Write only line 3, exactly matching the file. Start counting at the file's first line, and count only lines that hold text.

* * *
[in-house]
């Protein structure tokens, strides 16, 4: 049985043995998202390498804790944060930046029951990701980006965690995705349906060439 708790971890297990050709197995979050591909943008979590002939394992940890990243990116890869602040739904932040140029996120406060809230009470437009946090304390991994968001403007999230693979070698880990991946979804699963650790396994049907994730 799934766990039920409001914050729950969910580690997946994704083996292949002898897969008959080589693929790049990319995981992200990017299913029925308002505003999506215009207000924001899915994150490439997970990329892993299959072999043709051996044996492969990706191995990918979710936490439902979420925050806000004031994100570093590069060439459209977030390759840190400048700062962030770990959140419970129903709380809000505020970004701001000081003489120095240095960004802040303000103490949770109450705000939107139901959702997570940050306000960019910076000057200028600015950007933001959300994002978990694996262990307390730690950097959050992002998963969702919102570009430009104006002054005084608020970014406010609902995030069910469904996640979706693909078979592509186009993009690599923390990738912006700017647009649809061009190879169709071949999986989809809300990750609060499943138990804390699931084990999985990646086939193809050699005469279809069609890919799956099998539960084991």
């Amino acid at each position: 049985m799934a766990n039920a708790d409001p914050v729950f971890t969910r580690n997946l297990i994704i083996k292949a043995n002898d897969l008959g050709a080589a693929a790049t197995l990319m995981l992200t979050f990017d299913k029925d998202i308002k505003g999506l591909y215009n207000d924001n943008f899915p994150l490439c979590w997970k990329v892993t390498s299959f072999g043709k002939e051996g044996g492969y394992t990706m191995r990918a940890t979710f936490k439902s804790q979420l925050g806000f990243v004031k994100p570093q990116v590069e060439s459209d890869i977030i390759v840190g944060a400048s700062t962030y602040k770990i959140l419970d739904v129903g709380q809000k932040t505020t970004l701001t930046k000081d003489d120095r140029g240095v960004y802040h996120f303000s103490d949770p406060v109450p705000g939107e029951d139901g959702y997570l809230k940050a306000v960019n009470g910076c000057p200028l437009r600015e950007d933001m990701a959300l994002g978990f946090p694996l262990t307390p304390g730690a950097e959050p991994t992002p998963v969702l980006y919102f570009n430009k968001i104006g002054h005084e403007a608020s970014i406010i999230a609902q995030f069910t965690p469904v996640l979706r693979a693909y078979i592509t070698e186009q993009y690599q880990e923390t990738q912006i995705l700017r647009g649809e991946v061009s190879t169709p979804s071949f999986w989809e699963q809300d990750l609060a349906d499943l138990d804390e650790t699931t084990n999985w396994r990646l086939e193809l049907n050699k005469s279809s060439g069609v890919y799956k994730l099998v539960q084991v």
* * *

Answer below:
């Amino acid at each position: 049985m799934a766990n039920a708790d409001p914050v729950f971890t969910r580690n997946l297990i994704i083996k292949a043995n002898d897969l008959g050709a080589a693929a790049t197995l990319m995981l992200t979050f990017d299913k029925d998202i308002k505003g999506l591909y215009n207000d924001n943008f899915p994150l490439c979590w997970k990329v892993t390498s299959f072999g043709k002939e051996g044996g492969y394992t990706m191995r990918a940890t979710f936490k439902s804790q979420l925050g806000f990243v004031k994100p570093q990116v590069e060439s459209d890869i977030i390759v840190g944060a400048s700062t962030y602040k770990i959140l419970d739904v129903g709380q809000k932040t505020t970004l701001t930046k000081d003489d120095r140029g240095v960004y802040h996120f303000s103490d949770p406060v109450p705000g939107e029951d139901g959702y997570l809230k940050a306000v960019n009470g910076c000057p200028l437009r600015e950007d933001m990701a959300l994002g978990f946090p694996l262990t307390p304390g730690a950097e959050p991994t992002p998963v969702l980006y919102f570009n430009k968001i104006g002054h005084e403007a608020s970014i406010i999230a609902q995030f069910t965690p469904v996640l979706r693979a693909y078979i592509t070698e186009q993009y690599q880990e923390t990738q912006i995705l700017r647009g649809e991946v061009s190879t169709p979804s071949f999986w989809e699963q809300d990750l609060a349906d499943l138990d804390e650790t699931t084990n999985w396994r990646l086939e193809l049907n050699k005469s279809s060439g069609v890919y799956k994730l099998v539960q084991v």